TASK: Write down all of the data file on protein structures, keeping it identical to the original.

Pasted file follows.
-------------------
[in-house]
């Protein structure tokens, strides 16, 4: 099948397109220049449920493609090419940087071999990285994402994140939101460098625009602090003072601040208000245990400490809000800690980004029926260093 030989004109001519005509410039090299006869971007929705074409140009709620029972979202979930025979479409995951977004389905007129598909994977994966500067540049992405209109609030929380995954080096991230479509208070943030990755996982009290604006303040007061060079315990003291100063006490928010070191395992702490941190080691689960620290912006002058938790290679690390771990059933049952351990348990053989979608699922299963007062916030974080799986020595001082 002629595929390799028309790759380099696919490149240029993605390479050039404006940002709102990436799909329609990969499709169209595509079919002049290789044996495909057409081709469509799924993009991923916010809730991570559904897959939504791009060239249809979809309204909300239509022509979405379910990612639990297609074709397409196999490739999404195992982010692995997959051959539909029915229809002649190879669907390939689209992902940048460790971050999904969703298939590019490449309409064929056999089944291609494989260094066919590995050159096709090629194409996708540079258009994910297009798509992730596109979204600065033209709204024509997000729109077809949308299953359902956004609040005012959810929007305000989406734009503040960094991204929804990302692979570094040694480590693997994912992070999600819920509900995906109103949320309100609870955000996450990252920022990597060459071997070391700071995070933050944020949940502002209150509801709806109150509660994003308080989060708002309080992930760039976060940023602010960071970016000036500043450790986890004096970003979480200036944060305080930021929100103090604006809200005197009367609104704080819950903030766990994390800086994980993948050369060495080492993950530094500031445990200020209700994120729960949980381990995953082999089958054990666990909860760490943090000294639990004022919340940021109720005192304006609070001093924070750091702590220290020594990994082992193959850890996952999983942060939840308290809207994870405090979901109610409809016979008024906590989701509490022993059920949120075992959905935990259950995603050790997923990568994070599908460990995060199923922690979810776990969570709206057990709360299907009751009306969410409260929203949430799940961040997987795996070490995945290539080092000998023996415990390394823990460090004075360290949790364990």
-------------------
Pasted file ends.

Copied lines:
[in-house]
């Protein structure tokens, strides 16, 4: 099948397109220049449920493609090419940087071999990285994402994140939101460098625009602090003072601040208000245990400490809000800690980004029926260093 030989004109001519005509410039090299006869971007929705074409140009709620029972979202979930025979479409995951977004389905007129598909994977994966500067540049992405209109609030929380995954080096991230479509208070943030990755996982009290604006303040007061060079315990003291100063006490928010070191395992702490941190080691689960620290912006002058938790290679690390771990059933049952351990348990053989979608699922299963007062916030974080799986020595001082 002629595929390799028309790759380099696919490149240029993605390479050039404006940002709102990436799909329609990969499709169209595509079919002049290789044996495909057409081709469509799924993009991923916010809730991570559904897959939504791009060239249809979809309204909300239509022509979405379910990612639990297609074709397409196999490739999404195992982010692995997959051959539909029915229809002649190879669907390939689209992902940048460790971050999904969703298939590019490449309409064929056999089944291609494989260094066919590995050159096709090629194409996708540079258009994910297009798509992730596109979204600065033209709204024509997000729109077809949308299953359902956004609040005012959810929007305000989406734009503040960094991204929804990302692979570094040694480590693997994912992070999600819920509900995906109103949320309100609870955000996450990252920022990597060459071997070391700071995070933050944020949940502002209150509801709806109150509660994003308080989060708002309080992930760039976060940023602010960071970016000036500043450790986890004096970003979480200036944060305080930021929100103090604006809200005197009367609104704080819950903030766990994390800086994980993948050369060495080492993950530094500031445990200020209700994120729960949980381990995953082999089958054990666990909860760490943090000294639990004022919340940021109720005192304006609070001093924070750091702590220290020594990994082992193959850890996952999983942060939840308290809207994870405090979901109610409809016979008024906590989701509490022993059920949120075992959905935990259950995603050790997923990568994070599908460990995060199923922690979810776990969570709206057990709360299907009751009306969410409260929203949430799940961040997987795996070490995945290539080092000998023996415990390394823990460090004075360290949790364990």